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Make It Right

By´╝ÜMegan Erickson

Chapter 1



MAX DRAINED HIS cup of beer and closed his eyes to let the sounds of the party sink into his skin and down into his bones.

This usually worked—the alcohol in his veins, the music, the friends. The girls.

He fed off others’ energy, always had. His favorite thing to do to unwind was to head out to a bar or party and just let loose.

So when his roommate Cam found him cursing and pacing his room like an animal after a particularly delightful phone call with his father—Max curled his lip in a sneer just thinking about it—he’d encouraged Max to go out. That’s what his friends did. They knew him better than he knew himself sometimes.

But for once, Max hadn’t wanted to. He’d wanted to go to the gym and sweat out all the anger, but Cam was persistent. So Max relented.

He knew now he shouldn’t have.

Because the beer tasted skunked and the music hurt his head and even the girls weren’t interesting.

The redhead beside him right now was still talking. He’d asked her one question about her major, and she was still rambling on about it five minutes later.

He’d said maybe two sentences to this girl, both questions about herself, but she was clearly still into him, pressing her chest against his folded arms. The lace of her bra peaked out the top of her neckline, and he could feel the textured fabric through her thin shirt when it brushed against his knuckles.

He hadn’t even been in the mood to lay on the charm. He knew how to stand, how to smile with his eyes. Smize, one of his brother’s ex-girlfriends had called it with a giggle.

Whatever it was. He knew how to do it. And knew how to get the girl. Too bad he didn’t want her.

Fuck this shit.

He set his empty beer cup on a window ledge. “Um, Kelly,” he said, cutting in when she finally took a breath. He remembered her name, because he always remembered names. Kelly blinked and peered up at him through her lashes, lips parted. She was hot. Big rack. A year ago, she would have been his type. Hell, most girls were his type. But lately, they’d reminded him of how much he’d almost fucked up his life.

Except that one girl . . .

He shook his head, and leaned down to speak into her ear. He heard a stuttered inhale and resisting rolling his eyes. “I gotta head out. I forgot I need to get home. Early morning.” He leaned back and shot her a smile. Or smize. Whatever.

Confusion crossed her face, but he was over this scene. “Sorry,” he said with a shrug and turned away before she could respond.

Max searched the sea of bodies for Cam. The guy was over in the corner with a girl, flashing his dimples while she looked up at him with pure infatuation. Max rolled his eyes and hollered, “Ruiz!”

Cam turned his head and Max gave him the sign he was heading out. Cam waved in acknowledgment and turned back to his girl of the night.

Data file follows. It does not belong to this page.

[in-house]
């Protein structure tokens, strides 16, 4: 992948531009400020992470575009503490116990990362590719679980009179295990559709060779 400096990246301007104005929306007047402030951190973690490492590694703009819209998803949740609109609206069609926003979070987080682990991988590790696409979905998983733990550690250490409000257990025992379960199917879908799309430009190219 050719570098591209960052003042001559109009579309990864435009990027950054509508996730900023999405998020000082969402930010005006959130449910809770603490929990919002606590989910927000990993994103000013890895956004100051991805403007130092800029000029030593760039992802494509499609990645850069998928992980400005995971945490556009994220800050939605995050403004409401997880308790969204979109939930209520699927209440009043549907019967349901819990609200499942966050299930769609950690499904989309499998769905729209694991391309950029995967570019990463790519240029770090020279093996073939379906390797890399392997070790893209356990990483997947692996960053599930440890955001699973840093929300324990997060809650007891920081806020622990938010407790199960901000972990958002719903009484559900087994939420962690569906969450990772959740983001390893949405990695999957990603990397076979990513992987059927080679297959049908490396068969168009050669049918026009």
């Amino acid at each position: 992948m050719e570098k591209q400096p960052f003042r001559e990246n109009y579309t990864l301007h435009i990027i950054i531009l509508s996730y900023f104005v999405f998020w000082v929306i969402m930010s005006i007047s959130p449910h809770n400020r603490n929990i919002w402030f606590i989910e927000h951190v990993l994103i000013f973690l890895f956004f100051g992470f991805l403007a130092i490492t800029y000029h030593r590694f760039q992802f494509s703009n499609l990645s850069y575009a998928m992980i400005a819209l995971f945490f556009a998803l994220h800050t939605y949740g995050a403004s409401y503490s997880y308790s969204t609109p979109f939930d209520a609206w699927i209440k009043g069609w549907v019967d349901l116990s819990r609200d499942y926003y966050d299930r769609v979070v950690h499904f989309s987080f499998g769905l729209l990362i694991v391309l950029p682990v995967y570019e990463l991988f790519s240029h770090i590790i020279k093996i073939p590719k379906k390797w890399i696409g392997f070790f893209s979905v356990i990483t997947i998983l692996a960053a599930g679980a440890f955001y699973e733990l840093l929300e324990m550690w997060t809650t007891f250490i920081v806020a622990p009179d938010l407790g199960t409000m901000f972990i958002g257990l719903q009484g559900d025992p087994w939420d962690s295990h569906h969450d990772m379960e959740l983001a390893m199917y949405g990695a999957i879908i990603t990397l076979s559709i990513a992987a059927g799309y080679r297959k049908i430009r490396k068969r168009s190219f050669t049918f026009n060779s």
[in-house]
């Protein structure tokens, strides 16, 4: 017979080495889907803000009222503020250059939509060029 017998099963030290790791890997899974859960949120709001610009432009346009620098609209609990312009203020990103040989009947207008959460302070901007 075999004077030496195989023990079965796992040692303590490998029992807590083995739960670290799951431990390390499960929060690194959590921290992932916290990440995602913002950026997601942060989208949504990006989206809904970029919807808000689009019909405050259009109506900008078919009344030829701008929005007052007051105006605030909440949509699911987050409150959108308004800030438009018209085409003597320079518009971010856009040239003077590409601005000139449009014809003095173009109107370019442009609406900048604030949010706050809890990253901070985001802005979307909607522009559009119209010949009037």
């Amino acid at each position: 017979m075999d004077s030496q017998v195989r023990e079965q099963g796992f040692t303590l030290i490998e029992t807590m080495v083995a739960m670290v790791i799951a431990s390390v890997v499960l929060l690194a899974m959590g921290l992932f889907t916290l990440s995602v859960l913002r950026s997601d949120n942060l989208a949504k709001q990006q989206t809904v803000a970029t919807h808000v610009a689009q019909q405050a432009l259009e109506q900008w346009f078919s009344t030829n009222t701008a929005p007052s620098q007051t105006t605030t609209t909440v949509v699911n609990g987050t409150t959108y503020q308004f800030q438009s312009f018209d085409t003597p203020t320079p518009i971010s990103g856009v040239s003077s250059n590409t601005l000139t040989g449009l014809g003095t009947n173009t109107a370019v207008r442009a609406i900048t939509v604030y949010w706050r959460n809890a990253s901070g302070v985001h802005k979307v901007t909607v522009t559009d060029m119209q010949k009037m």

Max made his way through the crowd, feeling a couple of touches on his arms or shoulders, some “Hey Max”’s, but he kept walking because he wasn’t in the mood and enough people already thought he was an asshole.

He wished Alec, his best friend, was around, but he’d decided to stay home with his girlfriend, Kat, tonight. Kat, who used to be Max’s girlfriend. Before he fucked it up.

Life was complicated.

Once he stepped outside, he pulled up the collar of his jacket against the early October air and walked briskly back to the townhouse he shared with Alec and Cam. The phone call with his dad still rankled, the words poking him with their sharp edges.

He’d mentioned changing his major, had barely even spoken the words when his dad proclaimed Paytons stick together! and Max was expected to complete his business degree and then work at his dad’s mechanic shop, helping with the books and business side of things.

Max didn’t want to, but the obligation to work with his dad and two brothers weighed heavily on his shoulders. Plus, his dad said he wouldn’t hesitate to withdraw his tuition help, and Max couldn’t afford to cover it, despite his two jobs.

The bastard.

The lights of the convenience store near his house caught his eye and he changed direction, suddenly hungry for those super-greasy pizzas they made in the back and kept in a warmer on the counter.

He was still a little drunk but hopefully the cheese, dough and sauce would mop up the rest of the awful beer sitting like acid in his stomach.

He crossed the parking lot and then stopped beside the front doors, fumbling inside his pockets. His phone fell out and he cursed as it clattered on the sidewalk. He shoved it back in his coat pocket and then dug his wallet out of his back jeans pocket. He blinked at it blearily and tried to count his bills.

He kept losing count of his ones and had to start over. Fucking beer.

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